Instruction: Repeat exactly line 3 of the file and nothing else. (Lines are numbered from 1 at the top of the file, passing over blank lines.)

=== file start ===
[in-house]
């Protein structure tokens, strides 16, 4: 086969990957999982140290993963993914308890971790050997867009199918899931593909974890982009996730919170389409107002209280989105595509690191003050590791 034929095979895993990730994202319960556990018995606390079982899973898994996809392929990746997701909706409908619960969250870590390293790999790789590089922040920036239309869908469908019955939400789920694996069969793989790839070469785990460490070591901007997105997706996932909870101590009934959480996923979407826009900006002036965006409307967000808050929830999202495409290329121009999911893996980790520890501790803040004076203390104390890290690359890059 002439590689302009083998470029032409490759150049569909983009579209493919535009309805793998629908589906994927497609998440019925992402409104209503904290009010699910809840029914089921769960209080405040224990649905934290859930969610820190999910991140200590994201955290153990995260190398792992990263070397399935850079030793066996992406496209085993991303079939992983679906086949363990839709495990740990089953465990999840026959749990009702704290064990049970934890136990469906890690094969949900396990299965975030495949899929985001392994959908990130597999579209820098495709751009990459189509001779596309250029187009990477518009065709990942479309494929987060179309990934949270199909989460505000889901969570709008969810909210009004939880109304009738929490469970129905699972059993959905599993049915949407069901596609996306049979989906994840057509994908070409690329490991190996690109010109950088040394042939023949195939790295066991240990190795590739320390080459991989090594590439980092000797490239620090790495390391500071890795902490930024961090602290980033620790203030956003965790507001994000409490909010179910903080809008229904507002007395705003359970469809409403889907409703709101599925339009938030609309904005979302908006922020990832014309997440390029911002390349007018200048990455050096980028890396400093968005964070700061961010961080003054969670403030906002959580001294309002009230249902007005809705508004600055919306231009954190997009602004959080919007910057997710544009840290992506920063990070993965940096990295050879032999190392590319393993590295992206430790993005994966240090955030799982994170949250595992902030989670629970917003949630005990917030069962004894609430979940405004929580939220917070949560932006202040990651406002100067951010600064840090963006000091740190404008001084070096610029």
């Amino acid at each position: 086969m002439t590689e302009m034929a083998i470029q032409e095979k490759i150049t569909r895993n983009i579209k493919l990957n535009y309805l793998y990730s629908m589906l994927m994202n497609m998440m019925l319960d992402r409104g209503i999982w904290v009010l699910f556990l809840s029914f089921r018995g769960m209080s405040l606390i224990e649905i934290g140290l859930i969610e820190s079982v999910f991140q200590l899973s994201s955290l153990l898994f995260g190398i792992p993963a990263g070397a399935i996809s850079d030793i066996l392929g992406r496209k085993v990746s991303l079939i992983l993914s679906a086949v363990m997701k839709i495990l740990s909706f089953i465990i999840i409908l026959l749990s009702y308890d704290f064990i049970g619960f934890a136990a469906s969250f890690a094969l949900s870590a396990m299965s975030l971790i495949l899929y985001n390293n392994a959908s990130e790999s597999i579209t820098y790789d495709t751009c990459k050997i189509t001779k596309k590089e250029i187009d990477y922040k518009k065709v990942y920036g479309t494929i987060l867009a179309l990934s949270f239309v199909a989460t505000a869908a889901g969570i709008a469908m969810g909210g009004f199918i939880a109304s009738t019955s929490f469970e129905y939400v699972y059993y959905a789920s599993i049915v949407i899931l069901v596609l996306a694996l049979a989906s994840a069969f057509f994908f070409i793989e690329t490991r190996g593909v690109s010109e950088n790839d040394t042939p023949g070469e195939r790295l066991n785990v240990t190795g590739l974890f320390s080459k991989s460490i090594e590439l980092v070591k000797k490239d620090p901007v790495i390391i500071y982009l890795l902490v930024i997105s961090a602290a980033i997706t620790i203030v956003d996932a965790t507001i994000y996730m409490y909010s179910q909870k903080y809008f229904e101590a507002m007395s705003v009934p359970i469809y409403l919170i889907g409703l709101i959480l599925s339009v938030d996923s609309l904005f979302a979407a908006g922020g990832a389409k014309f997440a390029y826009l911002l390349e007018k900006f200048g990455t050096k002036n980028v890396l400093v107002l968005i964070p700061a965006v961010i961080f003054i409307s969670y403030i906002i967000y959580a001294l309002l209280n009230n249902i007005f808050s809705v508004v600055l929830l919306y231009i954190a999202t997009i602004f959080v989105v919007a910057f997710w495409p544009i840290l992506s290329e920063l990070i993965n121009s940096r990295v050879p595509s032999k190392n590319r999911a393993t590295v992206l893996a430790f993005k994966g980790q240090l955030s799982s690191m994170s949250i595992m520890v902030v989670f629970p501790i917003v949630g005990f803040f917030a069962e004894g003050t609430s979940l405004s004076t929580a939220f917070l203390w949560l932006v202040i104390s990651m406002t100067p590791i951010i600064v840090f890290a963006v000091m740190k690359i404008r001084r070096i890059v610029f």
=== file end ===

């Amino acid at each position: 086969m002439t590689e302009m034929a083998i470029q032409e095979k490759i150049t569909r895993n983009i579209k493919l990957n535009y309805l793998y990730s629908m589906l994927m994202n497609m998440m019925l319960d992402r409104g209503i999982w904290v009010l699910f556990l809840s029914f089921r018995g769960m209080s405040l606390i224990e649905i934290g140290l859930i969610e820190s079982v999910f991140q200590l899973s994201s955290l153990l898994f995260g190398i792992p993963a990263g070397a399935i996809s850079d030793i066996l392929g992406r496209k085993v990746s991303l079939i992983l993914s679906a086949v363990m997701k839709i495990l740990s909706f089953i465990i999840i409908l026959l749990s009702y308890d704290f064990i049970g619960f934890a136990a469906s969250f890690a094969l949900s870590a396990m299965s975030l971790i495949l899929y985001n390293n392994a959908s990130e790999s597999i579209t820098y790789d495709t751009c990459k050997i189509t001779k596309k590089e250029i187009d990477y922040k518009k065709v990942y920036g479309t494929i987060l867009a179309l990934s949270f239309v199909a989460t505000a869908a889901g969570i709008a469908m969810g909210g009004f199918i939880a109304s009738t019955s929490f469970e129905y939400v699972y059993y959905a789920s599993i049915v949407i899931l069901v596609l996306a694996l049979a989906s994840a069969f057509f994908f070409i793989e690329t490991r190996g593909v690109s010109e950088n790839d040394t042939p023949g070469e195939r790295l066991n785990v240990t190795g590739l974890f320390s080459k991989s460490i090594e590439l980092v070591k000797k490239d620090p901007v790495i390391i500071y982009l890795l902490v930024i997105s961090a602290a980033i997706t620790i203030v956003d996932a965790t507001i994000y996730m409490y909010s179910q909870k903080y809008f229904e101590a507002m007395s705003v009934p359970i469809y409403l919170i889907g409703l709101i959480l599925s339009v938030d996923s609309l904005f979302a979407a908006g922020g990832a389409k014309f997440a390029y826009l911002l390349e007018k900006f200048g990455t050096k002036n980028v890396l400093v107002l968005i964070p700061a965006v961010i961080f003054i409307s969670y403030i906002i967000y959580a001294l309002l209280n009230n249902i007005f808050s809705v508004v600055l929830l919306y231009i954190a999202t997009i602004f959080v989105v919007a910057f997710w495409p544009i840290l992506s290329e920063l990070i993965n121009s940096r990295v050879p595509s032999k190392n590319r999911a393993t590295v992206l893996a430790f993005k994966g980790q240090l955030s799982s690191m994170s949250i595992m520890v902030v989670f629970p501790i917003v949630g005990f803040f917030a069962e004894g003050t609430s979940l405004s004076t929580a939220f917070l203390w949560l932006v202040i104390s990651m406002t100067p590791i951010i600064v840090f890290a963006v000091m740190k690359i404008r001084r070096i890059v610029f």